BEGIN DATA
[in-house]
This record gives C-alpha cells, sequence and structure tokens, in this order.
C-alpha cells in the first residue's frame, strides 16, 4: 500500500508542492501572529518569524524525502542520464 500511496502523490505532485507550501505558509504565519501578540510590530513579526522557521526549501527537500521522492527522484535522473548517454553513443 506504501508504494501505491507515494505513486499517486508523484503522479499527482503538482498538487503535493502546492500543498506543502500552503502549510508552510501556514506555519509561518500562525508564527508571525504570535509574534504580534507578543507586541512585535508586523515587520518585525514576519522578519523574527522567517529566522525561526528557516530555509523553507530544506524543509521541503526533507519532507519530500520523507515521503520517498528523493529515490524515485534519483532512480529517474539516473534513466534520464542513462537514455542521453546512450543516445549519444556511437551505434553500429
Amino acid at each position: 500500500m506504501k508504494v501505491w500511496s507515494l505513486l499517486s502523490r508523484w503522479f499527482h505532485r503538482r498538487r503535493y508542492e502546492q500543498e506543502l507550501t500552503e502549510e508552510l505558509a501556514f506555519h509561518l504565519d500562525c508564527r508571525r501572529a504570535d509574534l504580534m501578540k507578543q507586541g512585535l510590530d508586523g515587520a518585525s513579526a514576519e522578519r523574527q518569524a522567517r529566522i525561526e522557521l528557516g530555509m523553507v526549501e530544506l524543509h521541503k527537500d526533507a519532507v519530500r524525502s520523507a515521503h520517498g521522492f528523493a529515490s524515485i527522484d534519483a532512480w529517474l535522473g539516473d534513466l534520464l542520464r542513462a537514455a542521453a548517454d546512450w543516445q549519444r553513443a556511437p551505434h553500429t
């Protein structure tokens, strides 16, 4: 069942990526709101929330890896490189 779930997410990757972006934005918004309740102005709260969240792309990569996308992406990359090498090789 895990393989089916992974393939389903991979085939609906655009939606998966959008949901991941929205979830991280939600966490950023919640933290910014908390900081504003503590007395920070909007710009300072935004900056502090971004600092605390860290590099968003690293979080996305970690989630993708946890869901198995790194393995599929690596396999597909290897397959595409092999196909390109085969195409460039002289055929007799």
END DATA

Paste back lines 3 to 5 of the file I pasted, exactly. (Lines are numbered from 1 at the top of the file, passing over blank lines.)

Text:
C-alpha cells in the first residue's frame, strides 16, 4: 500500500508542492501572529518569524524525502542520464 500511496502523490505532485507550501505558509504565519501578540510590530513579526522557521526549501527537500521522492527522484535522473548517454553513443 506504501508504494501505491507515494505513486499517486508523484503522479499527482503538482498538487503535493502546492500543498506543502500552503502549510508552510501556514506555519509561518500562525508564527508571525504570535509574534504580534507578543507586541512585535508586523515587520518585525514576519522578519523574527522567517529566522525561526528557516530555509523553507530544506524543509521541503526533507519532507519530500520523507515521503520517498528523493529515490524515485534519483532512480529517474539516473534513466534520464542513462537514455542521453546512450543516445549519444556511437551505434553500429
Amino acid at each position: 500500500m506504501k508504494v501505491w500511496s507515494l505513486l499517486s502523490r508523484w503522479f499527482h505532485r503538482r498538487r503535493y508542492e502546492q500543498e506543502l507550501t500552503e502549510e508552510l505558509a501556514f506555519h509561518l504565519d500562525c508564527r508571525r501572529a504570535d509574534l504580534m501578540k507578543q507586541g512585535l510590530d508586523g515587520a518585525s513579526a514576519e522578519r523574527q518569524a522567517r529566522i525561526e522557521l528557516g530555509m523553507v526549501e530544506l524543509h521541503k527537500d526533507a519532507v519530500r524525502s520523507a515521503h520517498g521522492f528523493a529515490s524515485i527522484d534519483a532512480w529517474l535522473g539516473d534513466l534520464l542520464r542513462a537514455a542521453a548517454d546512450w543516445q549519444r553513443a556511437p551505434h553500429t
């Protein structure tokens, strides 16, 4: 069942990526709101929330890896490189 779930997410990757972006934005918004309740102005709260969240792309990569996308992406990359090498090789 895990393989089916992974393939389903991979085939609906655009939606998966959008949901991941929205979830991280939600966490950023919640933290910014908390900081504003503590007395920070909007710009300072935004900056502090971004600092605390860290590099968003690293979080996305970690989630993708946890869901198995790194393995599929690596396999597909290897397959595409092999196909390109085969195409460039002289055929007799």